September 2018
Volume 18, Issue 10
Open Access
Vision Sciences Society Annual Meeting Abstract  |   September 2018
Violation of projective consistency in structure-from-motion: a role for skin motion?
Author Affiliations
  • Xiaoli He
    Department of Psychology, Rutgers University - New BrunswickCenter for Cognitive Science, Rutgers University - New Brunswick
  • Manish Singh
    Department of Psychology, Rutgers University - New BrunswickCenter for Cognitive Science, Rutgers University - New Brunswick
  • Jacob Feldman
    Department of Psychology, Rutgers University - New BrunswickCenter for Cognitive Science, Rutgers University - New Brunswick
Journal of Vision September 2018, Vol.18, 298. doi:10.1167/18.10.298
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      Xiaoli He, Manish Singh, Jacob Feldman; Violation of projective consistency in structure-from-motion: a role for skin motion?. Journal of Vision 2018;18(10):298. doi: 10.1167/18.10.298.

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      © ARVO (1962-2015); The Authors (2016-present)

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Abstract

SFM studies have shown that observers can have vivid 3D percepts in dynamic dot displays that are projectively consistent with 3D rotation. However, under certain conditions, observers can also perceive 3D structures that are not projectively consistent with image motion (Ramachandran et al. 1988; Froyen et al., JOV2013; Tanrikulu et al., JOV2016). In previous work (He et al., VSS, 2015, 2016, 2017), we have investigated the violation of projective consistency in SFM in terms of both dot motion and occluding contour geometry. We found that observers perceive 3D shape despite the lack of projective consistency. One alternative explanation of this apparent violation is that, in the projectively-inconsistent cases, observers perceive 3D structure, but the dots are seen as sliding along the 3D surface, rather than rigidly attached to it. Under this account, percepts of skin motion should increase systematically with the degree of projective inconsistency. Stimulus shapes consisted of two vertically oriented sine curves with different relative phases, generating a transition from symmetric to parallel. The occluding contour remained fixed, so that only the symmetric shape could be projectively consistent with 3D rotation. Dots moved horizontally, with speed profiles varying from cosine motion (projectively consistent with rotation in depth) to constant speed. Observers judged whether each display looked three-dimensional and, if so, whether the dots looked like they were sliding along the 3D surface. The pattern of 3D responses replicated our previous findings: 3D percepts were reported > 75% with only 40% cosine motion and this pattern was barely different for symmetric vs. asymmetric shapes. However, no consistent pattern could be discerned across observers regarding the skin-motion percept. While skin motion is an interesting and largely ignored percept that deserves to be investigated on its own, it seems unlikely to provide a viable account of the violation of the projective-consistency constraint.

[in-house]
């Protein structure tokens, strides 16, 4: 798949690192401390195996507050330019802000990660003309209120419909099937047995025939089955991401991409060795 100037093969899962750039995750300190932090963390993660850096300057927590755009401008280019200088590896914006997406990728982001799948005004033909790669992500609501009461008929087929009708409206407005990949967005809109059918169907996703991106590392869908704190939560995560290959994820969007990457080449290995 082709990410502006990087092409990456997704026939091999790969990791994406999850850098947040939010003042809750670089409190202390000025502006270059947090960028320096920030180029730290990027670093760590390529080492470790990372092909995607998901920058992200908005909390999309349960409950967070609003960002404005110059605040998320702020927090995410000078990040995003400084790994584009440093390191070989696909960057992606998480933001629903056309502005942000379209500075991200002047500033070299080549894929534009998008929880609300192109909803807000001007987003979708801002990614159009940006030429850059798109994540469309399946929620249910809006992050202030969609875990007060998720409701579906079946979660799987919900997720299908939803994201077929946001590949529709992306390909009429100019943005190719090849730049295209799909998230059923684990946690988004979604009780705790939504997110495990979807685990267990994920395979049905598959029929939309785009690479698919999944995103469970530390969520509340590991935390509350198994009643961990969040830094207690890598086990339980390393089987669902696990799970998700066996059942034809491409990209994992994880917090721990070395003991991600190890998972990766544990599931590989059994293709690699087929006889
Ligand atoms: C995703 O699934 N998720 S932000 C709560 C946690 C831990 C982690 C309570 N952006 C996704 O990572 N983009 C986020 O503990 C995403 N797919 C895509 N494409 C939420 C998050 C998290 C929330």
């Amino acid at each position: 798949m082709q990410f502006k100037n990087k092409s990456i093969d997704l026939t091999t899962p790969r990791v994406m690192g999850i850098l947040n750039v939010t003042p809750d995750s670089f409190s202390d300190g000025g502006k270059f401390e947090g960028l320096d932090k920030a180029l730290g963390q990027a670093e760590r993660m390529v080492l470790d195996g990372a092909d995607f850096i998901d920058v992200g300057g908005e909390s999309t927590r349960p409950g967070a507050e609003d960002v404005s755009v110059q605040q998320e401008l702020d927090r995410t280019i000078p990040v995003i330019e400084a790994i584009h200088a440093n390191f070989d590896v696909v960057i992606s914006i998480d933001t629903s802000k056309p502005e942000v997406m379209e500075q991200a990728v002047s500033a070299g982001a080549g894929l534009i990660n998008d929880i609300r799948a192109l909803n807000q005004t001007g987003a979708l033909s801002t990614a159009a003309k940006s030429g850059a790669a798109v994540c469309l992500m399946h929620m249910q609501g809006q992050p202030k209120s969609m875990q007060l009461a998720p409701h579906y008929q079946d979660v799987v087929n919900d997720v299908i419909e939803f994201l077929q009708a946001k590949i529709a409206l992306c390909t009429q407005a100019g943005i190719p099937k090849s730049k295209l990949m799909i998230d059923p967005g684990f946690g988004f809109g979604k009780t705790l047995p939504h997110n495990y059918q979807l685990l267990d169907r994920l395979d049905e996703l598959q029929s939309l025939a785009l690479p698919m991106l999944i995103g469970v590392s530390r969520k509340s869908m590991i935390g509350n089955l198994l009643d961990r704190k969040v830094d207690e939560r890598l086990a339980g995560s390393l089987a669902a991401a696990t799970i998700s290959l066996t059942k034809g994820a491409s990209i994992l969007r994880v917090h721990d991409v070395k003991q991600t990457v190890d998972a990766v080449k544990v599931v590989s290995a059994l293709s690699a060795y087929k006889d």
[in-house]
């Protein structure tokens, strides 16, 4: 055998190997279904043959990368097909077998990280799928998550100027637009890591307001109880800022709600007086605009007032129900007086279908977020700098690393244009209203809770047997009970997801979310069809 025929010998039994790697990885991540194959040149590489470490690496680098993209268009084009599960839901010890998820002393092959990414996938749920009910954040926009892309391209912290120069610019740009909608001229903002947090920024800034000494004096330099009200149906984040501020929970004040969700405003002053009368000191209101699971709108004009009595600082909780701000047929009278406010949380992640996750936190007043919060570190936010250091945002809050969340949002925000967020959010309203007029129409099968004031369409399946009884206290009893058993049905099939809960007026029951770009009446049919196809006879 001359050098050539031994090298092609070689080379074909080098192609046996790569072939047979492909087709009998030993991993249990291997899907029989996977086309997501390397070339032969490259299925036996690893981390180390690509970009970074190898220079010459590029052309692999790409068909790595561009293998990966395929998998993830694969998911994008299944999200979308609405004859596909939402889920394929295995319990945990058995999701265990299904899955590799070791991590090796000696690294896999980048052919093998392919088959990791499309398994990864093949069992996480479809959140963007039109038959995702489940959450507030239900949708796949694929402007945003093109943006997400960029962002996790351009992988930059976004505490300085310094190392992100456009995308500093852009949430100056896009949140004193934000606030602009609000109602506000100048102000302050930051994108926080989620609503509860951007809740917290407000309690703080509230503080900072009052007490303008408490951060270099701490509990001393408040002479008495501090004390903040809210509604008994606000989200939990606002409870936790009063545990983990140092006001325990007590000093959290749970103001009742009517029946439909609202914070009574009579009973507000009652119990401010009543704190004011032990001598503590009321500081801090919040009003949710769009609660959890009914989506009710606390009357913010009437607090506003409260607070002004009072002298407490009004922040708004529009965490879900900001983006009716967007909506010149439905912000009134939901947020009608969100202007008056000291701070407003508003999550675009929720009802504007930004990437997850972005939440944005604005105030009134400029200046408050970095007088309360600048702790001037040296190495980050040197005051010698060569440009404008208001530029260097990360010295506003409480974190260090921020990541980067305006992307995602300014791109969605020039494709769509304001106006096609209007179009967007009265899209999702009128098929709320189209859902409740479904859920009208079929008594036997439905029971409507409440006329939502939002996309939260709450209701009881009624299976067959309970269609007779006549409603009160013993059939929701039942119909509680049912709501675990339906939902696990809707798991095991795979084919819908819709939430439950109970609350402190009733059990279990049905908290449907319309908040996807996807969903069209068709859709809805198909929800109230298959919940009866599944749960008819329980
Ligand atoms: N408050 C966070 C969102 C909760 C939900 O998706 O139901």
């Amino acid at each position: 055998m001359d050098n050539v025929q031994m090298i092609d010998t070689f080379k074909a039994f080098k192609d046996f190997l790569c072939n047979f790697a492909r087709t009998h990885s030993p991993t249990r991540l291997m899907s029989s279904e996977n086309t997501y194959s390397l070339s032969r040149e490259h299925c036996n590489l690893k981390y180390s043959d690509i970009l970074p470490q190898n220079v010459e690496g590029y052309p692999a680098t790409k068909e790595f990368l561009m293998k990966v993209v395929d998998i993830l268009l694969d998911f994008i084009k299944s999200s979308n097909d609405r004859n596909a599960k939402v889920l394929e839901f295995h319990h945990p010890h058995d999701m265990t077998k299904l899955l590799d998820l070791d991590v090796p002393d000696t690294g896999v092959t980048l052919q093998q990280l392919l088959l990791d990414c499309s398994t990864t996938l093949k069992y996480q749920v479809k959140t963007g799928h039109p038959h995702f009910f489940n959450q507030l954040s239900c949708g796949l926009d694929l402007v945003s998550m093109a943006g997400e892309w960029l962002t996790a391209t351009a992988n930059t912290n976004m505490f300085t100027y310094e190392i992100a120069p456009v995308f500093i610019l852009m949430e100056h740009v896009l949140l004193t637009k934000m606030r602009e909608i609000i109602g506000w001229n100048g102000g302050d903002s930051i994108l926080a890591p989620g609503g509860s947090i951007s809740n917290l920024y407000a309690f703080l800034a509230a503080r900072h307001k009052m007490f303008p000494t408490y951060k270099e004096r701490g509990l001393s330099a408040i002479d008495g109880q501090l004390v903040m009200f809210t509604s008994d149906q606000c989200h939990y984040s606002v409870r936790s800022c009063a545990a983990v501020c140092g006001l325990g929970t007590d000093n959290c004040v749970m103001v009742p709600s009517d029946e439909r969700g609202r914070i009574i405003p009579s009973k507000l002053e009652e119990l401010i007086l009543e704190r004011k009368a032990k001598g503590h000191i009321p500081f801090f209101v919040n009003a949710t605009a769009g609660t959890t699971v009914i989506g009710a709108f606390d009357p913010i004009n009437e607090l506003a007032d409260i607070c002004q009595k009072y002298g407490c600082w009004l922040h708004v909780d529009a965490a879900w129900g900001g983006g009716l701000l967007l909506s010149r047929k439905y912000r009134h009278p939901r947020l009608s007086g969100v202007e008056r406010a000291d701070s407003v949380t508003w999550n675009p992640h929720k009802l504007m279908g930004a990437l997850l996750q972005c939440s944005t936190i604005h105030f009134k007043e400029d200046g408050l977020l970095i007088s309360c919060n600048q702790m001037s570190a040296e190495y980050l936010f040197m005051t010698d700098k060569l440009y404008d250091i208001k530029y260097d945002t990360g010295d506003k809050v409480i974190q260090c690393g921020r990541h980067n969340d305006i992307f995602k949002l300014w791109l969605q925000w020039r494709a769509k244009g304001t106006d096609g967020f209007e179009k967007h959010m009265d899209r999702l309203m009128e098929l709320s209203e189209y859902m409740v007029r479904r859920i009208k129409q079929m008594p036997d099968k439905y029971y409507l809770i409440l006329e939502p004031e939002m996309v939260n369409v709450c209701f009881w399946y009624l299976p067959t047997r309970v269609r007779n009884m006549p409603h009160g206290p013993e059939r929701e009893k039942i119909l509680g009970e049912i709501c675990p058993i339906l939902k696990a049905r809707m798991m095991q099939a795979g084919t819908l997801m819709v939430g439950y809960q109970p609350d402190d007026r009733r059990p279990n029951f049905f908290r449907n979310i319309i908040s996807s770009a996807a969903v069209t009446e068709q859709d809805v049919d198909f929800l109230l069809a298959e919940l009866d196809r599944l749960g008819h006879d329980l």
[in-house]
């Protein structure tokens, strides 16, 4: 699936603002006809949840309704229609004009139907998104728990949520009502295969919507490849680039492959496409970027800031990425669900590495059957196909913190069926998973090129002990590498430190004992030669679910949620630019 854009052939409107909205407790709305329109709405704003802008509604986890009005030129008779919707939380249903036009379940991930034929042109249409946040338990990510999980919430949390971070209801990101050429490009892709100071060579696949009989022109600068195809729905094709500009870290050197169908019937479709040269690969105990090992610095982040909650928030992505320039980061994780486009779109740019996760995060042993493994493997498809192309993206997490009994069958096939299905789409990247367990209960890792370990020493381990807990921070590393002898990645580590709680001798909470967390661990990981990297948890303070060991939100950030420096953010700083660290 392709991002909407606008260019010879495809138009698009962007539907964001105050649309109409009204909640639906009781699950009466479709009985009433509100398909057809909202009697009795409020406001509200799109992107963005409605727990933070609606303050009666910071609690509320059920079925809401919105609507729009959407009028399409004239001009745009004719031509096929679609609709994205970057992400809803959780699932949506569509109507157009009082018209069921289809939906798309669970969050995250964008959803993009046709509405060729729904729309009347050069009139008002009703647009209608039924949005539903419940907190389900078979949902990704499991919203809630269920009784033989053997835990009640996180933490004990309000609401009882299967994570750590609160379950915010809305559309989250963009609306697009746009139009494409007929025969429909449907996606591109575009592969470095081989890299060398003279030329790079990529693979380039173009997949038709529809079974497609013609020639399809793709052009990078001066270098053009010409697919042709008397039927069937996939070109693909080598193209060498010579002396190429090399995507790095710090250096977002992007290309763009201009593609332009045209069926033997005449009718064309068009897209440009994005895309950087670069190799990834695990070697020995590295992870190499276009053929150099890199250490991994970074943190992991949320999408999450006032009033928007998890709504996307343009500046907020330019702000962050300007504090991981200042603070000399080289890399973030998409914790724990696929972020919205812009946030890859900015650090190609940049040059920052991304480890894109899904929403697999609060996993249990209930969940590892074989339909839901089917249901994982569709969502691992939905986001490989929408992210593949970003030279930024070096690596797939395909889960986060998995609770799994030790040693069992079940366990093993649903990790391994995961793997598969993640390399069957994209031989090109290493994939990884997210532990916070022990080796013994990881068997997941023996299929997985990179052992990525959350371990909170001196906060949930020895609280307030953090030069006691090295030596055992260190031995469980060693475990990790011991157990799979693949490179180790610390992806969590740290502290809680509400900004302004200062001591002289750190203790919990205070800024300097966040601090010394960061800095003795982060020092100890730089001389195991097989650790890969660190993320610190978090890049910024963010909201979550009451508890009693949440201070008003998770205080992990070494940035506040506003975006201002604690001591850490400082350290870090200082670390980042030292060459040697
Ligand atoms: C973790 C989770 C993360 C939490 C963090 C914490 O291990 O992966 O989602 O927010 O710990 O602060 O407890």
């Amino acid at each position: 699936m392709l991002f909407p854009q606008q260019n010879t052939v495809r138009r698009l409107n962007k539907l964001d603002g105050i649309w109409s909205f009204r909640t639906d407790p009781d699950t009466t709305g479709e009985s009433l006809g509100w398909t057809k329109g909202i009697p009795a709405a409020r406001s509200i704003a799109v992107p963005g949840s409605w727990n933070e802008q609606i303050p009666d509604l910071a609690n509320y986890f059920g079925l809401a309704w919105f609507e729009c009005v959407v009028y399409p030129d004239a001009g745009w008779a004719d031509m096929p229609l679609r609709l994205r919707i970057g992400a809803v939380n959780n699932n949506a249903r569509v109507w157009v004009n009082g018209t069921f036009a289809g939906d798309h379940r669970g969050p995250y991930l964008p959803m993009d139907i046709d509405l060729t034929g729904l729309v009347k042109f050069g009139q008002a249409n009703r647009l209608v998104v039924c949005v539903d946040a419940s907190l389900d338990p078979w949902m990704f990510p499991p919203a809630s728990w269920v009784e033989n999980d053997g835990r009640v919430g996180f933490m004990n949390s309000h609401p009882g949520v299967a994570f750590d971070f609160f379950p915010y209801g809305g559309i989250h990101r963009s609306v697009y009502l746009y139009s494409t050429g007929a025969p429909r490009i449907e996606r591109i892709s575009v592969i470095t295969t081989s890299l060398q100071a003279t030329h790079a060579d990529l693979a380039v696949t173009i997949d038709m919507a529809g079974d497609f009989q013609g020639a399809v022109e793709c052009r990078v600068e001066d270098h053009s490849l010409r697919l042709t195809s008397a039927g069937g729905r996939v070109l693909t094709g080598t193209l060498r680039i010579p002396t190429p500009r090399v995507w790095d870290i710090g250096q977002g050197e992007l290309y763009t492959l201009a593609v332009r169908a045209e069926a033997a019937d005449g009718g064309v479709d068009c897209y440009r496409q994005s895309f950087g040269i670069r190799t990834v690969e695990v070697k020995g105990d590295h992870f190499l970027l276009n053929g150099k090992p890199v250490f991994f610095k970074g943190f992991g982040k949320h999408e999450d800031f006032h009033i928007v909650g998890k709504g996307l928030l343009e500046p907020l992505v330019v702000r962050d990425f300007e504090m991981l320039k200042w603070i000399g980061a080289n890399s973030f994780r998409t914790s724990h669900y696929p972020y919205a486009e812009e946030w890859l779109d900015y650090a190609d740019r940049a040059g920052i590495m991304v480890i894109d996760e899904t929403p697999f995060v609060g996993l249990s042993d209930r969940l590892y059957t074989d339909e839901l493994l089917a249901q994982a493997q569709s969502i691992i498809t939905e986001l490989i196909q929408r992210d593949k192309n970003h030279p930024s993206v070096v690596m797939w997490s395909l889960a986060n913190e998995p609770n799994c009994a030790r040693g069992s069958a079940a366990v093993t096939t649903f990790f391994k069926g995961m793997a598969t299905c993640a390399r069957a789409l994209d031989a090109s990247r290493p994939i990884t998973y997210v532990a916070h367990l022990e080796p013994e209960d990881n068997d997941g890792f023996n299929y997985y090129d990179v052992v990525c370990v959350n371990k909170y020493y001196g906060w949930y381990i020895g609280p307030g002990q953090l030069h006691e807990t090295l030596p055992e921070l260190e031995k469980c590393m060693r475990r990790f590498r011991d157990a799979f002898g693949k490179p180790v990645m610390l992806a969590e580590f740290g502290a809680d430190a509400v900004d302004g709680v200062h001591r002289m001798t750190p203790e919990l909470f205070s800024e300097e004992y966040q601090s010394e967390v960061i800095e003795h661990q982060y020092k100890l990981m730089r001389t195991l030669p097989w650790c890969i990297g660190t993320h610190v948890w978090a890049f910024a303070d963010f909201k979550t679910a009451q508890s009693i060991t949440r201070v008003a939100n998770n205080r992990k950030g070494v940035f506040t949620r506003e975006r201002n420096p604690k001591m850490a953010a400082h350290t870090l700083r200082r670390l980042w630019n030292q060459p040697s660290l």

Meeting abstract presented at VSS 2018

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